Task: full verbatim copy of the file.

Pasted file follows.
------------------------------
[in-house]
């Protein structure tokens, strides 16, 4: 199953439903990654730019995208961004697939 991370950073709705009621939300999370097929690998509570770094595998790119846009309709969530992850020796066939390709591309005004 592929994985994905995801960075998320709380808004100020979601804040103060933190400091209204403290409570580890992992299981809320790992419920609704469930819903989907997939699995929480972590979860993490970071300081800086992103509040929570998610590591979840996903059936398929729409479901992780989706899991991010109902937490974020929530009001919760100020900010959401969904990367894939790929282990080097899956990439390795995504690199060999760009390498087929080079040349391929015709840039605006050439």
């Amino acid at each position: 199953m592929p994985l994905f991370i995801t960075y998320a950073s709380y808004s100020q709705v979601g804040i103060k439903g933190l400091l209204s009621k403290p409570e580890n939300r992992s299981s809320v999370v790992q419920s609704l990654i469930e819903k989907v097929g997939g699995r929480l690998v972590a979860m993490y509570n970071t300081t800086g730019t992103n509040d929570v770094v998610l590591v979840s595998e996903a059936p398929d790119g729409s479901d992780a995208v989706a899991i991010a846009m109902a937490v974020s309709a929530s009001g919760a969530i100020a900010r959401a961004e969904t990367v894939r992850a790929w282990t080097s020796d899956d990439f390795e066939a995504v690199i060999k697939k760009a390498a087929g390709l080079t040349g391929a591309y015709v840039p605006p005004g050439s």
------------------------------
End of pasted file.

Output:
[in-house]
């Protein structure tokens, strides 16, 4: 199953439903990654730019995208961004697939 991370950073709705009621939300999370097929690998509570770094595998790119846009309709969530992850020796066939390709591309005004 592929994985994905995801960075998320709380808004100020979601804040103060933190400091209204403290409570580890992992299981809320790992419920609704469930819903989907997939699995929480972590979860993490970071300081800086992103509040929570998610590591979840996903059936398929729409479901992780989706899991991010109902937490974020929530009001919760100020900010959401969904990367894939790929282990080097899956990439390795995504690199060999760009390498087929080079040349391929015709840039605006050439």
């Amino acid at each position: 199953m592929p994985l994905f991370i995801t960075y998320a950073s709380y808004s100020q709705v979601g804040i103060k439903g933190l400091l209204s009621k403290p409570e580890n939300r992992s299981s809320v999370v790992q419920s609704l990654i469930e819903k989907v097929g997939g699995r929480l690998v972590a979860m993490y509570n970071t300081t800086g730019t992103n509040d929570v770094v998610l590591v979840s595998e996903a059936p398929d790119g729409s479901d992780a995208v989706a899991i991010a846009m109902a937490v974020s309709a929530s009001g919760a969530i100020a900010r959401a961004e969904t990367v894939r992850a790929w282990t080097s020796d899956d990439f390795e066939a995504v690199i060999k697939k760009a390498a087929g390709l080079t040349g391929a591309y015709v840039p605006p005004g050439s």